The Quarrymans Arms
Boasting incredible views across the Box Valley, the family-friendly Quarryman’s Arms gastropub in Box Hill has great food at its heart.
The country pub and restaurant is renowned for its award-winning pies, sausage rolls and delicious Sunday roast, all of which can be enjoyed in the pub’s cosy dining area, or outside in its covered, heated beer garden. What’s more, it just a few miles to the centre of Bath and the world-famous attractions like Pulteney Bridge.
HISTORY OF PULTENEY BRIDGE
Pulteney Bridge was the brainchild of William Johnstone, an important man during Bath’s Georgian era.
William and his wife, Francis Pulteney (after whom the bridge takes its name), had inherited a 600 acre rural estate which was separated from the main city of Bath by the River Avon. With grand plans to transform the estate into a spectacular new suburb of Bath, William called upon his friend and renowned architect Robert Adam to design a magnificent bridge to connect his land with the city.
Inspired by the shop-lined bridges of Ponte Vecchio and Rialto Bridge during his travels to Florence and Venice, Adam proposed a similar design for Pulteney, and the bridge was successfully constructed between 1770 and 1774.
PULTENEY BRIDGE TODAY
Today, Pulteney Bridge is designated as a Grade I listed building.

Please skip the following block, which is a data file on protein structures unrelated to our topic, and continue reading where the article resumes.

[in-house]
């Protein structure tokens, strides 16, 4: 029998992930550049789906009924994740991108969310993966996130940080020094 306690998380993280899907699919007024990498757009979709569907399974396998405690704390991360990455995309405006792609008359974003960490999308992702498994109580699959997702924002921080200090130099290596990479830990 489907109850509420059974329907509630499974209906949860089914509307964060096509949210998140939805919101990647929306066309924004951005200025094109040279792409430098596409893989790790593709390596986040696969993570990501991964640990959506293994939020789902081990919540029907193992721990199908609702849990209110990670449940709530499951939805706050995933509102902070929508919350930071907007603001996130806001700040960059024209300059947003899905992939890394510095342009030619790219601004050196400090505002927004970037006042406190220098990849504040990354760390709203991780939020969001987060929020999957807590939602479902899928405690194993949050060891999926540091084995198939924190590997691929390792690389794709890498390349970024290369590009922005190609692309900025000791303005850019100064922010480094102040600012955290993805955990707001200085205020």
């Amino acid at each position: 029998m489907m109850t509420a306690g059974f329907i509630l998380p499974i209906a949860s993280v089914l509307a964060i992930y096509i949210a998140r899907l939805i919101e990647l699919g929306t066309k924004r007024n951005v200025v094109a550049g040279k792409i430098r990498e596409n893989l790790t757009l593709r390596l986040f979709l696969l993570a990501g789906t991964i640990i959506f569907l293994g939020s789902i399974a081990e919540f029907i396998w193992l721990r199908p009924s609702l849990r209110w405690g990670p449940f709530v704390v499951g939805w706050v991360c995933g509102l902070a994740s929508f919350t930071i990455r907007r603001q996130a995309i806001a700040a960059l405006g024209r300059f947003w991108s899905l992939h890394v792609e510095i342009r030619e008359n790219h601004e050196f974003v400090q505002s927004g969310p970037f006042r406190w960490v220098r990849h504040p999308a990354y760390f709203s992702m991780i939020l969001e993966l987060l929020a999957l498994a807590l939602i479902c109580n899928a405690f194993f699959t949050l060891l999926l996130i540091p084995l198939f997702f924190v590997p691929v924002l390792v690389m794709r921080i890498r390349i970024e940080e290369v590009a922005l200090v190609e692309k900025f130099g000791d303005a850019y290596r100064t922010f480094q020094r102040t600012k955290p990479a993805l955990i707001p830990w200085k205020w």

Predominantly pedestrian-only, buses, taxis and bicycles are still able to cross this famous landmark.
As one of the most photographed attractions in the area, a visit to Pulteney Bridge is essential when visiting Bath.
PULTENEY BRIDGE PALLADIAN STYLE
Pulteney Bridge was constructed in a Palladian style, which was made famous by the Italian architect Andrea Palladio in the 16th century.
The architect responsible for Pulteney Bridge, Robert Adam, took inspiration from Palladio’s designs when he visited the Ponte Vecchio bridge which spans the river Arno in Florence, Italy.
While the Palladian style is modest in comparison to other styles from the same era, Pulteney Bridge is a remarkable structure that is one of Bath’s most visited attractions.
PULTENEY BRIDGE IN FILM & BOOKS
Featuring an all-star cast, the Oscar-winning musical film Les Misérables shot scenes in Bath, with Pulteney Bridge and its horseshow weir used as the location where Javert, played by Russell Crowe, takes his own life by dramatically plunging into the River Seine.
Pulteney Bridge has also featured in many novels including ‘Bleed for Me’ by award-winning crime fiction writer Michael Robotham, ‘Spring Music’ by best-selling novelist Elvi Rhodes and ‘Missing You’ by romance author Louise Douglas.
THINGS TO DO AT PULTENEY BRIDGE
As mentioned, Pulteney Bridge is one of Bath’s most popular landmarks, with plenty of locals and tourists around at all times. When visiting, ensure that you:
TAKE PLENTY OF PHOTOS
The bridge, weir and shops are all snapped regularly by visitors to Pulteney Bridge. With no shortage of opportunities, you should get plenty of shots for your photo album and social media accounts.
WALK BACK AND FORTH TO SEE THE SHOPS
With shops on either side of the bridge, it can be easy to miss them. Take the time to walk back and forth to explore each shop and the local gifts on offer.
ENJOY SOME COFFEE & CAKE
Whether you are on the bridge, next to the bridge or near the bridge, there are plenty of opportunities to indulge in a hot drink and a sweet treat. With many independent coffee shops and larger chains nearby, there will be something to satisfy your cravings.